With your classmates, brainstorm lists of locomotor (traveling) and nonlocomotor (nontraveling) movements. On your own, choose movements from both of these lists and add shapes (angular, straight, curving, twisted, symmetrical, asymmetrical), elevation steps (jump, hop, leap, assemblé, sissonne), and falls to make a dance phrase. Videotape your dance phrase.
shape • elevation • fall • facing • formation • symmetrical • asymmetrical • weight sharing • unison • focal point • tempo
Dance-making, or choreographic, elements can be divided into three categories. Certain elements can be used to organize the dancers. Others can be used to manipulate movement, and certain elements can be used to guide the audience’s attention. These tools give a dance a design and add interest and variety to the movement.
Dancers can be organized in various ways. The number of people dancing at one time can change the looks of a dance phrase. A dance (or section of a dance) can be a solo, duet, trio, quartet, quintet, and so on, or an ensemble. Just by changing the facings, or the stage directions (downstage, upstage, stage right, stage left, diagonal) to which the dancers perform their movement, a choreographer can make even the simplest phrase more interesting. Formations, or groupings (where the dancers stand in relationship to other dancers), can be either symmetrical (even on both sides) or asymmetrical (uneven). Four dancers could be placed in a square formation with two dancers on each side of center stage (symmetrical) or with three dancers separate from the fourth (asymmetrical). These two formations already bring to mind very different scenarios. Partnering and weight sharing (guiding and giving and taking weight from another dancer) can be used to organize dancers into various relationships in a dance.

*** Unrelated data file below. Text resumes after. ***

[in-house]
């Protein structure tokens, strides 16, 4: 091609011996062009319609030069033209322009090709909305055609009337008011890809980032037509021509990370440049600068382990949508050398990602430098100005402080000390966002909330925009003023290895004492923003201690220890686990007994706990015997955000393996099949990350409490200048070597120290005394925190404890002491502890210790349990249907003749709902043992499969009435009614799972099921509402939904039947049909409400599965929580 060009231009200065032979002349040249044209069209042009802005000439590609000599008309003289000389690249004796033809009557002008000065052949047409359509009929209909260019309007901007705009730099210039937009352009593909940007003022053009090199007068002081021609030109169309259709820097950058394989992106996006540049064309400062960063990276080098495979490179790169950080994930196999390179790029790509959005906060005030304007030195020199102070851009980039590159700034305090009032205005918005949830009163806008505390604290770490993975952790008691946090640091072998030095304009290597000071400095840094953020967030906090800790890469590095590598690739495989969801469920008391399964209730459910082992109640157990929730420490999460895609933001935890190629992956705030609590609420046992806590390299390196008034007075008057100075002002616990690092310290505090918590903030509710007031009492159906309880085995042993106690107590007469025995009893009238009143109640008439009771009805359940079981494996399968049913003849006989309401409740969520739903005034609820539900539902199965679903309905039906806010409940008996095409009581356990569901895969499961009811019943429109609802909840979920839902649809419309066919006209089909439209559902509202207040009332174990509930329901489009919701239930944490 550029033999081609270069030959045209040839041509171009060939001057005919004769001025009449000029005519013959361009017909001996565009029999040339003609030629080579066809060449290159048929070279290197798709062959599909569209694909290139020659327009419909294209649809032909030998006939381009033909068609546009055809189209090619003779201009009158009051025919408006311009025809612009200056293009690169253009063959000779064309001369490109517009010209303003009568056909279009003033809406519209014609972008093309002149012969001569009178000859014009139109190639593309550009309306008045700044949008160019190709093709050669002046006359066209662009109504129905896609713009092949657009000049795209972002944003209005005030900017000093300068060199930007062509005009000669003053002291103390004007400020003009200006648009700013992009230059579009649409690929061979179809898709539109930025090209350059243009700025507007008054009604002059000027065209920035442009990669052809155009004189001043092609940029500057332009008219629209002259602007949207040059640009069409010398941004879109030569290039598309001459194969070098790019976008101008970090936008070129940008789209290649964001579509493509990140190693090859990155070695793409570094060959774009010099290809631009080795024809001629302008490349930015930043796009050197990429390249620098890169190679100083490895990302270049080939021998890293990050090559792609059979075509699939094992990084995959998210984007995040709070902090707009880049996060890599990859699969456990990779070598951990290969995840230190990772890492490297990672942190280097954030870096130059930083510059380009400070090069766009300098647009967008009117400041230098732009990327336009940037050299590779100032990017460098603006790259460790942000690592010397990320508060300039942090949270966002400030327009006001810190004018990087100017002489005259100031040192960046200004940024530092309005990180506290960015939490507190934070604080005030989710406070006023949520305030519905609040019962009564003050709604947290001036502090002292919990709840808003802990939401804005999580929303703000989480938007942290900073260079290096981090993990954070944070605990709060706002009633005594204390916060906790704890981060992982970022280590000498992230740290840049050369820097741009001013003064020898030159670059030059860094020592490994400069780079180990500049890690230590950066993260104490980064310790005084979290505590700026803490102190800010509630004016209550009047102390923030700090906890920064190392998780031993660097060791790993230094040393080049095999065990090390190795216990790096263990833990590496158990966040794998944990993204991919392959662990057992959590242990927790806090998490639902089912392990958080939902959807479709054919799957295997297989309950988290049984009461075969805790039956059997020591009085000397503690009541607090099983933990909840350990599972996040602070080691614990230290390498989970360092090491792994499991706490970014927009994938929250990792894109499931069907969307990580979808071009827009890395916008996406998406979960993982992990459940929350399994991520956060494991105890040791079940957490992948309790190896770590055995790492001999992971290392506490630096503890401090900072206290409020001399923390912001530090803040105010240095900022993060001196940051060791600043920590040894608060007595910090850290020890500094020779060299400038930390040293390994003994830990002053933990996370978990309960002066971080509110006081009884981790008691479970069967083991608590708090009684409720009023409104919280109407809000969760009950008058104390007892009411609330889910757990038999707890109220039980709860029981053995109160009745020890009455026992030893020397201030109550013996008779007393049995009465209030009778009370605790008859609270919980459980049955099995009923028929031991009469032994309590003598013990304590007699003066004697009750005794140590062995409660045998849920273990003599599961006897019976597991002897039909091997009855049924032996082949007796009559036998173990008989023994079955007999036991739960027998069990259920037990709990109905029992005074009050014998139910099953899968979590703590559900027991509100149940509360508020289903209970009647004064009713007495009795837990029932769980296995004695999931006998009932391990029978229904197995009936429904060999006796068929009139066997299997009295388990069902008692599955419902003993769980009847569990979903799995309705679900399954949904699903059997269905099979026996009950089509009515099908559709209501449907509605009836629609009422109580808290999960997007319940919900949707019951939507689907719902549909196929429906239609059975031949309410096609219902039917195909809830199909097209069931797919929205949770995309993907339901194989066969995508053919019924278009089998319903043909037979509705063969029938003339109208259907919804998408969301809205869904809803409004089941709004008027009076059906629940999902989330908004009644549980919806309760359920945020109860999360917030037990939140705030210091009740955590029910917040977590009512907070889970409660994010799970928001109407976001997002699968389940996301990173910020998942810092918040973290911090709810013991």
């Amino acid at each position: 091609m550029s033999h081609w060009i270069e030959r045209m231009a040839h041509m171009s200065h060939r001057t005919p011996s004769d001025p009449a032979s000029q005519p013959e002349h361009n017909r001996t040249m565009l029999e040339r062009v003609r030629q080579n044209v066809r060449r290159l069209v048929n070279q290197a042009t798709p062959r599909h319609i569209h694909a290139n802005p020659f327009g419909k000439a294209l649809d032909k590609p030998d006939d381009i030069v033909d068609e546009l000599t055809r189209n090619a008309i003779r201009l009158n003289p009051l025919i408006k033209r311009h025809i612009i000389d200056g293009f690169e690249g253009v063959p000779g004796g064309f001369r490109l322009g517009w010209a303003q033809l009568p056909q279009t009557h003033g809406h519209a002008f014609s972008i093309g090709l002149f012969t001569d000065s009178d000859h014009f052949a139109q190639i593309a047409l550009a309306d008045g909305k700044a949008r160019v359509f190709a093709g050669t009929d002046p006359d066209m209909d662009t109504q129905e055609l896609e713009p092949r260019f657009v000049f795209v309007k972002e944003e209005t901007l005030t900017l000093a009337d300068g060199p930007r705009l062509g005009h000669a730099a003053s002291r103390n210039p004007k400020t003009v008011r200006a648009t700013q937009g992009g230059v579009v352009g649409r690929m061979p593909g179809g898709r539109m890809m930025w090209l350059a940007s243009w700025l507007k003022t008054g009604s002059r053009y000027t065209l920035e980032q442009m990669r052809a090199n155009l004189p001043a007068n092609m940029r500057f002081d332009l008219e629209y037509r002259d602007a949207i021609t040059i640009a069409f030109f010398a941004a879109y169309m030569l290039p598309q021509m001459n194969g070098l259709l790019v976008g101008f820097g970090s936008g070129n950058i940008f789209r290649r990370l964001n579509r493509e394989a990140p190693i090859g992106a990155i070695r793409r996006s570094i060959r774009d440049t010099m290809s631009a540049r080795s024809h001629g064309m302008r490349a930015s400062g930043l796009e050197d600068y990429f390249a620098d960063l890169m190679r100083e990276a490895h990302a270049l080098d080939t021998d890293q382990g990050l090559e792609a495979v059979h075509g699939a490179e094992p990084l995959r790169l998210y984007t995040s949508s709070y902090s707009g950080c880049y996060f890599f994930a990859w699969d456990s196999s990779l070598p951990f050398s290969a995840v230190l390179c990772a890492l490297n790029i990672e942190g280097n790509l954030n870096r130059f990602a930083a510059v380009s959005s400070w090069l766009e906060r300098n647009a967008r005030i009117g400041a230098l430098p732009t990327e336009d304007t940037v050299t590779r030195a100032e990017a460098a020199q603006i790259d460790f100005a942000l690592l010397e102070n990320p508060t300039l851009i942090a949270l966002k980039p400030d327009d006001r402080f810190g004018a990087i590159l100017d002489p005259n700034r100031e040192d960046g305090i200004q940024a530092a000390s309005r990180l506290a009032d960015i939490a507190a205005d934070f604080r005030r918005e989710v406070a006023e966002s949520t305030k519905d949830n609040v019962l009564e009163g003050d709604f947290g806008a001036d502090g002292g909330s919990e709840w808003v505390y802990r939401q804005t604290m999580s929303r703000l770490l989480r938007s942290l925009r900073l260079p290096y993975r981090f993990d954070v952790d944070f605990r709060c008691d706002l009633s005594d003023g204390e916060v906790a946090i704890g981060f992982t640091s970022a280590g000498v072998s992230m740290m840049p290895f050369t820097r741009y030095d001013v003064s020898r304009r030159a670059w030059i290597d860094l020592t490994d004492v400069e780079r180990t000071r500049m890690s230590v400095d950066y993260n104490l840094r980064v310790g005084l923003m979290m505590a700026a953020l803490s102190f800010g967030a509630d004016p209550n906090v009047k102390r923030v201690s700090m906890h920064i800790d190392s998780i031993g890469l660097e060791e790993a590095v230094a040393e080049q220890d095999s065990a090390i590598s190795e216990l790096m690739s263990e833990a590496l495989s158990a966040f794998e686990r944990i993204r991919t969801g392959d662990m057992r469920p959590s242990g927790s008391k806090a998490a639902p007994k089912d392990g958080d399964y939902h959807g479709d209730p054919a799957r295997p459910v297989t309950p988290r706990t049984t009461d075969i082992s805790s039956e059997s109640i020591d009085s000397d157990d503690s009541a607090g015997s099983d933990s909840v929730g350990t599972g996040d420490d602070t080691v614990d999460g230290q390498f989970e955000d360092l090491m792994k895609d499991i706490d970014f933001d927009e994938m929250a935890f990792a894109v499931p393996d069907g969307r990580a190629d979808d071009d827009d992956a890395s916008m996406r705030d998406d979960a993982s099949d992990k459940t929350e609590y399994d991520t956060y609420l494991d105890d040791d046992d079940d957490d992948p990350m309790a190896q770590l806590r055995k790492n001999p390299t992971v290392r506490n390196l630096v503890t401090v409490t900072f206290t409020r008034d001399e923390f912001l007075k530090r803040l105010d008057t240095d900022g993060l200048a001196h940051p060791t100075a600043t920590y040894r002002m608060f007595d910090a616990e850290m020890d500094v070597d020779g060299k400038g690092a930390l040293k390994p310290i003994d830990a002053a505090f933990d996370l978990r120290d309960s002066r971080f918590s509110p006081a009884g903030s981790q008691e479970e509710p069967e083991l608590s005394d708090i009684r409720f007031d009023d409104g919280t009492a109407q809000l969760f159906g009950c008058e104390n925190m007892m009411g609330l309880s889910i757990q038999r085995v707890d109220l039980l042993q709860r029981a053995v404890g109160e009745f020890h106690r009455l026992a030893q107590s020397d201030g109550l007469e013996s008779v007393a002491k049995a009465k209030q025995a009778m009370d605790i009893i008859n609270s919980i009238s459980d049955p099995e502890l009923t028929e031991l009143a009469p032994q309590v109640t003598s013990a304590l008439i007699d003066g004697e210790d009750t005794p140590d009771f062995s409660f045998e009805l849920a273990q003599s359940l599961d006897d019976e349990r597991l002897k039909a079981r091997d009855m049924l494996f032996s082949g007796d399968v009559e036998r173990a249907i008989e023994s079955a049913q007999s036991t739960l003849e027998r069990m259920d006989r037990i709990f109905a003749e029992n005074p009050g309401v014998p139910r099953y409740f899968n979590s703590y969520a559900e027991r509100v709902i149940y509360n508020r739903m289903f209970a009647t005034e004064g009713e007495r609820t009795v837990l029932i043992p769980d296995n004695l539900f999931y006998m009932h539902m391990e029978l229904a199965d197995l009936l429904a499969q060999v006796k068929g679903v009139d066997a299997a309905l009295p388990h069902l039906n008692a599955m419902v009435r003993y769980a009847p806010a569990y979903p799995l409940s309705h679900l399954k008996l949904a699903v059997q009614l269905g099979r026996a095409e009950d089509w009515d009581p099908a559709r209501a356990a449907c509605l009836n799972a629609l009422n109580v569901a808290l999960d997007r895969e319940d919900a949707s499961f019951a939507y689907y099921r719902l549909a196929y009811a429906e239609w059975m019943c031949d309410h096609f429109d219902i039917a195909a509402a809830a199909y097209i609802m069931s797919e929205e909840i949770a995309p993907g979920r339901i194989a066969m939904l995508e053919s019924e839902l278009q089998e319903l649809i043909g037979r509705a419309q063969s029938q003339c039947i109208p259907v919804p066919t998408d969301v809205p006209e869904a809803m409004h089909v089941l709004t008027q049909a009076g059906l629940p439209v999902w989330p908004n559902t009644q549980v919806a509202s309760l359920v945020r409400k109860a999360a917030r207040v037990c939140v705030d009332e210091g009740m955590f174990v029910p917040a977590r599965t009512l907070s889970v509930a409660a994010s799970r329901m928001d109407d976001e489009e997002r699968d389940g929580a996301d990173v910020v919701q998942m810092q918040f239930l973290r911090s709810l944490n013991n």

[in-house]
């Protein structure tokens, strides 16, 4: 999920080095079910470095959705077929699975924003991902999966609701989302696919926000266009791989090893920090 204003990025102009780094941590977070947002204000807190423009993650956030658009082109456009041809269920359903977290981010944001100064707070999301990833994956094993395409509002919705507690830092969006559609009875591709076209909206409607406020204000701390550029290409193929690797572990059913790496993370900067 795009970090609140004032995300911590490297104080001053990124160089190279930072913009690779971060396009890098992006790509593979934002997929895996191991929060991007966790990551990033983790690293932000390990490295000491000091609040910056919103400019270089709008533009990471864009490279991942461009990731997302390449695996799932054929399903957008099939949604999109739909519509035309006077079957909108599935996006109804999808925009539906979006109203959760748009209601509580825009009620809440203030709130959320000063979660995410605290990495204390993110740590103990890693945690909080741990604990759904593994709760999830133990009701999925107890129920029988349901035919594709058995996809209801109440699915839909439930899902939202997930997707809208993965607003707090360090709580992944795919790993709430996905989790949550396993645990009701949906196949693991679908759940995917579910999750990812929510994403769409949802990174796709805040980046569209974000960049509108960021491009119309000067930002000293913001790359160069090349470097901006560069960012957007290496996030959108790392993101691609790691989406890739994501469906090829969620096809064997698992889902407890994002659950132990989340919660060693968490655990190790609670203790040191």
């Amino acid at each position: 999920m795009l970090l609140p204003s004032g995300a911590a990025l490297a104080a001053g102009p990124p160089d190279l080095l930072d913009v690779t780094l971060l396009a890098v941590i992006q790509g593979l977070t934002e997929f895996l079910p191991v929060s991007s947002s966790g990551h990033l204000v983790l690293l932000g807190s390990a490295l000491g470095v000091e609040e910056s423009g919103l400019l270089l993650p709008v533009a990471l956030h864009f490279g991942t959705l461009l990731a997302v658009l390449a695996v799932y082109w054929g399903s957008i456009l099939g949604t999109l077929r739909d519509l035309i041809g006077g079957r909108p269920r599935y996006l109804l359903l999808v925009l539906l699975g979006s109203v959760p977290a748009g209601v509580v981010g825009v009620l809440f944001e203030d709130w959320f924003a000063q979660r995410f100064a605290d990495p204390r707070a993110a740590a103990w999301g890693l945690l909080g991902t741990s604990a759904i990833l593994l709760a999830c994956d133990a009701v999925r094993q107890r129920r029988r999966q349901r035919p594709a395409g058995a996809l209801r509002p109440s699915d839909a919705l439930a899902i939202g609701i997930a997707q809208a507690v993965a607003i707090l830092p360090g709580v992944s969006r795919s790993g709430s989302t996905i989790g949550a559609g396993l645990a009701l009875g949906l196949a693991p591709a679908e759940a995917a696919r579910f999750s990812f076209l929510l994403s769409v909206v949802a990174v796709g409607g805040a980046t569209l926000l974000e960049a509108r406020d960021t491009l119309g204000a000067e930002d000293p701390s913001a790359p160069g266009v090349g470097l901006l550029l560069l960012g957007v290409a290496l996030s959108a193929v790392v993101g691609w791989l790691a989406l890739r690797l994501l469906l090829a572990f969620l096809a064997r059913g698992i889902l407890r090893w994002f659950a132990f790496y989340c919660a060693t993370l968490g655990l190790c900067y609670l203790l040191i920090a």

Movement can be developed and changed through various methods. All dancers could dance in unison, doing the same movement at the same time. A gesture, movement, or dance phrase could either take on significance or lose meaning by use of repetition. Using different types (varieties) of movements or steps keeps the dance from becoming monotonous. Both literal (real-life) movements and abstract (movement that differs from but is still loosely based on the literal movement) can be used within a dance. Abstract movement is actually symbolic of the real-life movement. You can alter certain movements just by changing the level (high, middle, low) at which they are performed. Simply by changing the size (small or large) of a movement, you can maintain the audience’s interest and even change the movement’s meaning. Changes in tempo, or speed, can vary the look and intent of a movement. Floor patterns, and air patterns, or imaginary patterns left behind a dancer’s movements, can guide other dancers’ movements in the space.
The choreographer is responsible for guiding the audience’s attention during the performance. Two tools for this job are focal point (where the audience looks) and silence (stillness). If an ensemble of dancers is slowly moving around a solo dancer who is performing a percussive, fast-paced movement, at whom will the audience look? The solo dancer is the focal point. Likewise, silence can draw an audience’s attention if contrasted with movement (McGreevy-Nichols et al. 2001).